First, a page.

It is for this reason perhaps that we do not find in the Scripture any instruction as to the perpetuating of the elderhood in an official way beyond the lifetime of the Apostle. If out of the elders are to come these workers of mischief it is as well that we are left to thankfully recognize and accept those whom God may raise up, without their having an official appointment. In the case of men speaking perverted things, their official appointment would only be used to sanction what is wrong.

In the third part of his address Paul indicated the resources that would remain in spite of all that would happen. His words were brief and comprised in one verse, but his matter of the utmost weight and importance. Our great resource is in God and not in man. He did not commend them to the other apostles: he certainly could not to the elderhood, for he was addressing elders, and out of their midst workers of mischief were to come. God, and God alone, is the resource of His people. But then He has given His Word, which reveals Himself. Formerly He spoke through Moses, as recorded in the Old Testament: that was the Word of His demand upon men. Now He has spoken in Christ, as recorded in the New Testament; and that is the Word of His grace. To this Word we are specially commended, for it is able to build us up in the faith, and to give us in spiritual power and enjoyment that inheritance along with all the sanctified, which is ours. The inheritance is ours by faith in Christ (see Acts 26:18), but it is ministered to us in present power by the Word of His grace.

The importance of this thirty-second verse for us today can hardly be exaggerated. God and His Word remain for us, whatever may betide. No power of evil can touch God. He remains, and we may keep in touch with Him in prayer, in communion, in thanksgiving and worship. His Word remains, for He has watched over it in His providence and preserved it to us. Yet, of course, it is the object of ceaseless attacks by the enemy. All too soon it was nearly smothered by the traditions of the Fathers; then it was buried in an unknown tongue and withdrawn from the people; now that it is freely available it is violently criticised, and every attempt is made to destroy its authority. Following in the steps of Judas, great men greet it with a kiss, saying, “Hail, master of beautiful language!” but only to betray it to those who would tear from it every vestige of Divine authority. And, in spite of all, it remains as the resource of the believing and obedient heart.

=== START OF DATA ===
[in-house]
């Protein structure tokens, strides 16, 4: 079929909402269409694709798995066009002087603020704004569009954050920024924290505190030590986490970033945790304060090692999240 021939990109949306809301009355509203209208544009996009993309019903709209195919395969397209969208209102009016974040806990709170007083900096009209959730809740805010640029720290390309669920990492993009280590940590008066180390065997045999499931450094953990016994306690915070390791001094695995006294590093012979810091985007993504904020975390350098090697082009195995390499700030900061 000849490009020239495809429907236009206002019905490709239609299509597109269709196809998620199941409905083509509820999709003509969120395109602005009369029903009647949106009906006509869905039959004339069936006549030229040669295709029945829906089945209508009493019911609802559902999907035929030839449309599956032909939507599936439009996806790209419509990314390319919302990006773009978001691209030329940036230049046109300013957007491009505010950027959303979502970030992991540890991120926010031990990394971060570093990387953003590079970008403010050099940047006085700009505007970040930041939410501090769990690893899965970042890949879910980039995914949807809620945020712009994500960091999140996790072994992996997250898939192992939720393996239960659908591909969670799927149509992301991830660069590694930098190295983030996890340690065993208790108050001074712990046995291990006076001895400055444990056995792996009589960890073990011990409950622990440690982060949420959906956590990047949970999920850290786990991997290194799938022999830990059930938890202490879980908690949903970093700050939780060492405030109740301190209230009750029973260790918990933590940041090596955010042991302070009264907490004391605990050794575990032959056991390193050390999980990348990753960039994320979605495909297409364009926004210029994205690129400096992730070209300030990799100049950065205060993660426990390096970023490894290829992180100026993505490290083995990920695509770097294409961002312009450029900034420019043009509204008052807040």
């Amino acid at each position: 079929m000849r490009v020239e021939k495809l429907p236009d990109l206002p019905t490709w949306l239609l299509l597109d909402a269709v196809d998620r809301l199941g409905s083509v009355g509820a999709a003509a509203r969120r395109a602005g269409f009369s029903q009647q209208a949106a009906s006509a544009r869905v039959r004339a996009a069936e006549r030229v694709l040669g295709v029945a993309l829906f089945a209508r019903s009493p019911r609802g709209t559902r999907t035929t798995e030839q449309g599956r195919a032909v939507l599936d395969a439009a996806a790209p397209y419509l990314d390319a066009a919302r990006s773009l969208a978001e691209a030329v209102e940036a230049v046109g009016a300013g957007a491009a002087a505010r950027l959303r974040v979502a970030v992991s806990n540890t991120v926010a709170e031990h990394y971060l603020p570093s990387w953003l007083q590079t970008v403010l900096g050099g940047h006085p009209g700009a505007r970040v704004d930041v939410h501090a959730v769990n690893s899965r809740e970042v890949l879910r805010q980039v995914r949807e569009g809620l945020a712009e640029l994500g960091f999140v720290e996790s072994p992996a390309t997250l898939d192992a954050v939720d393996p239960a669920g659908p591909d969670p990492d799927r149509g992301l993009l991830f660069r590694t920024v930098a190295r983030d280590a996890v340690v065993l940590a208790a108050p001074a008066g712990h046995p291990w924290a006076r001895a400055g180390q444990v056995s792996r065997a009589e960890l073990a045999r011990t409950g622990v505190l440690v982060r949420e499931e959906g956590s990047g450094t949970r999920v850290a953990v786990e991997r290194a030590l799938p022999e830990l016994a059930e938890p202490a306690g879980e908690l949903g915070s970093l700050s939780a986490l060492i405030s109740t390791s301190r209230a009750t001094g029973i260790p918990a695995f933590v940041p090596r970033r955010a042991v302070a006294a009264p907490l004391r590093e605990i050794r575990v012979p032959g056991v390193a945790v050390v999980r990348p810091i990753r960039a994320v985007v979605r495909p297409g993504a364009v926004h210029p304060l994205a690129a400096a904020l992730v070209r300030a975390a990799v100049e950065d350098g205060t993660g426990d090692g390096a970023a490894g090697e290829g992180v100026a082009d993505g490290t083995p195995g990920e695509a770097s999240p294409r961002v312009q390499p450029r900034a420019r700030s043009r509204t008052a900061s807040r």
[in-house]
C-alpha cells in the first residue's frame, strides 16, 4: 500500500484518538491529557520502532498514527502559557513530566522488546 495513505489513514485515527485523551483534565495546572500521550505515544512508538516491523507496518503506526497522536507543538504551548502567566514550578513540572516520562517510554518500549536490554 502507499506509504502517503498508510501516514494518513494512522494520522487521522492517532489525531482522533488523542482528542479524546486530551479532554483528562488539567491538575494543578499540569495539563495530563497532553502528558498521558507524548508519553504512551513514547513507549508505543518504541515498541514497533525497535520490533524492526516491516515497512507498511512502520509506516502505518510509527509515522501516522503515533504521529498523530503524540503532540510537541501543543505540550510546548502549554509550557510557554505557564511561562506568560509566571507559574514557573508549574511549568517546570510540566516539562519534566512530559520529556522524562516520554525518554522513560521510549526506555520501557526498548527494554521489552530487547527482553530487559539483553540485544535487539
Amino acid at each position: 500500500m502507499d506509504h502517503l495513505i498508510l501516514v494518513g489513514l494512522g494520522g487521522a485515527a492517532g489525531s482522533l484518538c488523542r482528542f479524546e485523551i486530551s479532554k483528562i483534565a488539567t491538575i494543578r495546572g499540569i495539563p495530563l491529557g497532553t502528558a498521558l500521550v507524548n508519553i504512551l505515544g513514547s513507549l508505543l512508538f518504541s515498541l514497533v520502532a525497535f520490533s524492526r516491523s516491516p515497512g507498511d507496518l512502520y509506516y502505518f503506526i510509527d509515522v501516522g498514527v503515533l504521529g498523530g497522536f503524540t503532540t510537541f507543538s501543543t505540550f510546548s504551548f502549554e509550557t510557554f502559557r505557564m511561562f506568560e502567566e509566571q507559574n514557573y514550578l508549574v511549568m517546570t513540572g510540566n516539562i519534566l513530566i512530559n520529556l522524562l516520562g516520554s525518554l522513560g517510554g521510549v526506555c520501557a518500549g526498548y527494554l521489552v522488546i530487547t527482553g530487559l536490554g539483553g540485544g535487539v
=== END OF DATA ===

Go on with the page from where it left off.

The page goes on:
Paul closed his address by again referring to the uprightness and sincerity that had marked him. Far from desiring to acquire, he had been a giver to others. He put on record a word of the Lord Jesus which is not recorded in the Gospels, and that word he had exemplified. He had earlier spoken of having shewed them as well as having taught them (verse Acts 20:20), and he repeats that he had shewed them all things. He practised before them what he preached to them. And it is the strewing that tells so effectively.

Paul was called to be a pattern to us both as saint and servant, hence we are given this inspired record of his review of his service, and measuring ourselves against it we are deeply humbled. His words to men over, he went to his knees in prayer with them all, amidst their tears. It must have been an affecting scene. The word used for “kissed” is one which means to kiss ardently, the word which is used for the kisses bestowed by the father on the prodigal in Luke 15:1-32. Yet perhaps we detect an element of weakness in the fact that they sorrowed most of all that they could not hope to see him again. Might they not have sorrowed even more that God’s fair church was to be ravaged by wolves and damaged by perverting men?


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Bibliography Information
Hole, Frank Binford. "Commentary on Acts 20:4". "F. B. Hole's Old and New Testament Commentary". 1947.